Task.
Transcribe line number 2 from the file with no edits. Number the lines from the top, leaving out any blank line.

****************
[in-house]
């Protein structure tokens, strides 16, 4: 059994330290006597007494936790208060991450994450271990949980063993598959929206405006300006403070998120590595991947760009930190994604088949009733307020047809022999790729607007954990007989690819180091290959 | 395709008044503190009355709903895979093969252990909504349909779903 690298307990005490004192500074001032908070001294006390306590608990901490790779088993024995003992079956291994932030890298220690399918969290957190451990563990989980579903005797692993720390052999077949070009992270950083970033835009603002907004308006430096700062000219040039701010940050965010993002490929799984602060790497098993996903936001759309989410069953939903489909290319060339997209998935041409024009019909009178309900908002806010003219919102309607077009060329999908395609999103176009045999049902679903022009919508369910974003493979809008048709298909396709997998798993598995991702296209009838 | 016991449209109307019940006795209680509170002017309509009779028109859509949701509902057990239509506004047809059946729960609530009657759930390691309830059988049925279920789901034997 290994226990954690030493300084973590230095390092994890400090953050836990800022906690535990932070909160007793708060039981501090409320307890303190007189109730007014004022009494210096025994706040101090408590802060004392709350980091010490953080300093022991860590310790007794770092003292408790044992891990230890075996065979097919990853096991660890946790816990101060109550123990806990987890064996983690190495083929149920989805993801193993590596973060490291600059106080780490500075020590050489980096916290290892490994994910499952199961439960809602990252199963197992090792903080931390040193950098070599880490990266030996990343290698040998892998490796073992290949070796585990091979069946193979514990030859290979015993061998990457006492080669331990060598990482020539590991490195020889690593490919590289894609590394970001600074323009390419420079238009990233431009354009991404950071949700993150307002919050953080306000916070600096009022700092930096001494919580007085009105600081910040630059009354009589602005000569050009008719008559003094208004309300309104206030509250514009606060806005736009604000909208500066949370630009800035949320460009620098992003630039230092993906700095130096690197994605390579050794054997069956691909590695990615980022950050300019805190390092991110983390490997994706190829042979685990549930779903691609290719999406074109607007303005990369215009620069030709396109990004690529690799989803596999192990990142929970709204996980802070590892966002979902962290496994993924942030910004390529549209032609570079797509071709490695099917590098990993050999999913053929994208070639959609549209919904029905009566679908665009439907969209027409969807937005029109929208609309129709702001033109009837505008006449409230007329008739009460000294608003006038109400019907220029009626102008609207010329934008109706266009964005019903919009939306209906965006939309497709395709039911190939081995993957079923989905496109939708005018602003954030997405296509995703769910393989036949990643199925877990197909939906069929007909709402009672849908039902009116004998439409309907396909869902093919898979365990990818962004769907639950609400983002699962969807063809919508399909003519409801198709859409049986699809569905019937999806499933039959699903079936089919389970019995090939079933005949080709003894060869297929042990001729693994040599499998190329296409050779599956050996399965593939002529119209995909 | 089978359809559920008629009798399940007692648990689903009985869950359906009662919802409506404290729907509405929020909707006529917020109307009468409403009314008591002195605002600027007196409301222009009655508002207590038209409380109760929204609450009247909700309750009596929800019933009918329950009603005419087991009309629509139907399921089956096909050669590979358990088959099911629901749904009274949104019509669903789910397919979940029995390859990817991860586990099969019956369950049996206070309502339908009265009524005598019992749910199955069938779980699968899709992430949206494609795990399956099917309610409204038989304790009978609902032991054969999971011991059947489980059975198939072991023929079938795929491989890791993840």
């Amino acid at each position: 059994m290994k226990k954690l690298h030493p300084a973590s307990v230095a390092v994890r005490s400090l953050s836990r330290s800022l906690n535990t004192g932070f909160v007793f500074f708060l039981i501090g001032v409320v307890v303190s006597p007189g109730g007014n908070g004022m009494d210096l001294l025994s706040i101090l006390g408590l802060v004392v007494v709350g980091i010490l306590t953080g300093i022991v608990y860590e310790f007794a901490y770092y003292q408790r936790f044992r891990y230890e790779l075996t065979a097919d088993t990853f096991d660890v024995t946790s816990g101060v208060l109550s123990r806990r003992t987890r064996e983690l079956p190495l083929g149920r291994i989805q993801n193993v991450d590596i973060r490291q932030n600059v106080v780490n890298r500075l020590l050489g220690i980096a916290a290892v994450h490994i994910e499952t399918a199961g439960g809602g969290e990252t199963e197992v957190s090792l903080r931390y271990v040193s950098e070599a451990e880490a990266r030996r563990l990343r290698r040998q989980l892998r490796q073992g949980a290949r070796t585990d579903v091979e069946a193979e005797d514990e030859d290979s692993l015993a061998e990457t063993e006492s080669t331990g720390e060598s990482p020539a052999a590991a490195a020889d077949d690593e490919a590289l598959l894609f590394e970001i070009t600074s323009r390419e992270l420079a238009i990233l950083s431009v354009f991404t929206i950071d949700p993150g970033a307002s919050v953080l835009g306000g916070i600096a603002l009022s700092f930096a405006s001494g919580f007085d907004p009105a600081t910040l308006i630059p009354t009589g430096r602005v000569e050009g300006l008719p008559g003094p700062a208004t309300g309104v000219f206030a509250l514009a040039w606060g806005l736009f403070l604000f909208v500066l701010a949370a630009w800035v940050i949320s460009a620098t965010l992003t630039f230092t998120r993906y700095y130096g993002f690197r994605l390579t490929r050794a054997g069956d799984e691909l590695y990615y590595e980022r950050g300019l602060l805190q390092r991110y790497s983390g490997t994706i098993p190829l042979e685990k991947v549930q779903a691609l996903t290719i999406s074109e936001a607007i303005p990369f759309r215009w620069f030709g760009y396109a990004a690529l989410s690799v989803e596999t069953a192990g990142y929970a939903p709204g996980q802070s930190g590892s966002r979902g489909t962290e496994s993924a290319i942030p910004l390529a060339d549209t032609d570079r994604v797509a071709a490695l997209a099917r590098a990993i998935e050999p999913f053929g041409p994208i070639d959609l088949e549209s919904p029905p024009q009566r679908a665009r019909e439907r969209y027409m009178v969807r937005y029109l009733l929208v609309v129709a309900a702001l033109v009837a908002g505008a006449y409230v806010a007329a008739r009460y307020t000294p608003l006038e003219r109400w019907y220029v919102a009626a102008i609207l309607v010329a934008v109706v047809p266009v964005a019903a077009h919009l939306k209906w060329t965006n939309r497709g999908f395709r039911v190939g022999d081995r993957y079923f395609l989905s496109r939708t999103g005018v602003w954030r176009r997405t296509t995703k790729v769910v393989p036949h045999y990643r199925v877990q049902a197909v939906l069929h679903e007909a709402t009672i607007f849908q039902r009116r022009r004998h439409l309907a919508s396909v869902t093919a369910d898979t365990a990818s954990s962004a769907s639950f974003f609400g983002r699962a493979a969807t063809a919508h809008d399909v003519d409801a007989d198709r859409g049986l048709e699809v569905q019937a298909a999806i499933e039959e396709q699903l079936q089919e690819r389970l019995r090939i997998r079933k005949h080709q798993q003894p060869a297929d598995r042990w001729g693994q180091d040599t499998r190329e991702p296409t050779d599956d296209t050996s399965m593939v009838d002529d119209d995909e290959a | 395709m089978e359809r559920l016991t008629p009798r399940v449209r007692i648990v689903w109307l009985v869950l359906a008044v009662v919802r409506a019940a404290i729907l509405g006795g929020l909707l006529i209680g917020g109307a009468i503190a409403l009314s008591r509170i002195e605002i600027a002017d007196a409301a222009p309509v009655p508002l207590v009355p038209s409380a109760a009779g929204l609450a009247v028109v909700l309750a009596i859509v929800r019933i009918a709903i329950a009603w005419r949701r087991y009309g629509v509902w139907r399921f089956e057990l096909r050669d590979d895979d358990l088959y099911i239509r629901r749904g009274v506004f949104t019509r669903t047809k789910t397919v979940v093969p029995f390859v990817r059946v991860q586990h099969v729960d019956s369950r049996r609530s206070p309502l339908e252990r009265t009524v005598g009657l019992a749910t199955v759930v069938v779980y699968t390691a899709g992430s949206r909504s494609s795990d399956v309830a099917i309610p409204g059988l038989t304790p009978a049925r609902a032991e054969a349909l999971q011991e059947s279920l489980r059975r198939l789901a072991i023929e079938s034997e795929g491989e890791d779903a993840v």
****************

């Protein structure tokens, strides 16, 4: 059994330290006597007494936790208060991450994450271990949980063993598959929206405006300006403070998120590595991947760009930190994604088949009733307020047809022999790729607007954990007989690819180091290959 | 395709008044503190009355709903895979093969252990909504349909779903 690298307990005490004192500074001032908070001294006390306590608990901490790779088993024995003992079956291994932030890298220690399918969290957190451990563990989980579903005797692993720390052999077949070009992270950083970033835009603002907004308006430096700062000219040039701010940050965010993002490929799984602060790497098993996903936001759309989410069953939903489909290319060339997209998935041409024009019909009178309900908002806010003219919102309607077009060329999908395609999103176009045999049902679903022009919508369910974003493979809008048709298909396709997998798993598995991702296209009838 | 016991449209109307019940006795209680509170002017309509009779028109859509949701509902057990239509506004047809059946729960609530009657759930390691309830059988049925279920789901034997 290994226990954690030493300084973590230095390092994890400090953050836990800022906690535990932070909160007793708060039981501090409320307890303190007189109730007014004022009494210096025994706040101090408590802060004392709350980091010490953080300093022991860590310790007794770092003292408790044992891990230890075996065979097919990853096991660890946790816990101060109550123990806990987890064996983690190495083929149920989805993801193993590596973060490291600059106080780490500075020590050489980096916290290892490994994910499952199961439960809602990252199963197992090792903080931390040193950098070599880490990266030996990343290698040998892998490796073992290949070796585990091979069946193979514990030859290979015993061998990457006492080669331990060598990482020539590991490195020889690593490919590289894609590394970001600074323009390419420079238009990233431009354009991404950071949700993150307002919050953080306000916070600096009022700092930096001494919580007085009105600081910040630059009354009589602005000569050009008719008559003094208004309300309104206030509250514009606060806005736009604000909208500066949370630009800035949320460009620098992003630039230092993906700095130096690197994605390579050794054997069956691909590695990615980022950050300019805190390092991110983390490997994706190829042979685990549930779903691609290719999406074109607007303005990369215009620069030709396109990004690529690799989803596999192990990142929970709204996980802070590892966002979902962290496994993924942030910004390529549209032609570079797509071709490695099917590098990993050999999913053929994208070639959609549209919904029905009566679908665009439907969209027409969807937005029109929208609309129709702001033109009837505008006449409230007329008739009460000294608003006038109400019907220029009626102008609207010329934008109706266009964005019903919009939306209906965006939309497709395709039911190939081995993957079923989905496109939708005018602003954030997405296509995703769910393989036949990643199925877990197909939906069929007909709402009672849908039902009116004998439409309907396909869902093919898979365990990818962004769907639950609400983002699962969807063809919508399909003519409801198709859409049986699809569905019937999806499933039959699903079936089919389970019995090939079933005949080709003894060869297929042990001729693994040599499998190329296409050779599956050996399965593939002529119209995909 | 089978359809559920008629009798399940007692648990689903009985869950359906009662919802409506404290729907509405929020909707006529917020109307009468409403009314008591002195605002600027007196409301222009009655508002207590038209409380109760929204609450009247909700309750009596929800019933009918329950009603005419087991009309629509139907399921089956096909050669590979358990088959099911629901749904009274949104019509669903789910397919979940029995390859990817991860586990099969019956369950049996206070309502339908009265009524005598019992749910199955069938779980699968899709992430949206494609795990399956099917309610409204038989304790009978609902032991054969999971011991059947489980059975198939072991023929079938795929491989890791993840």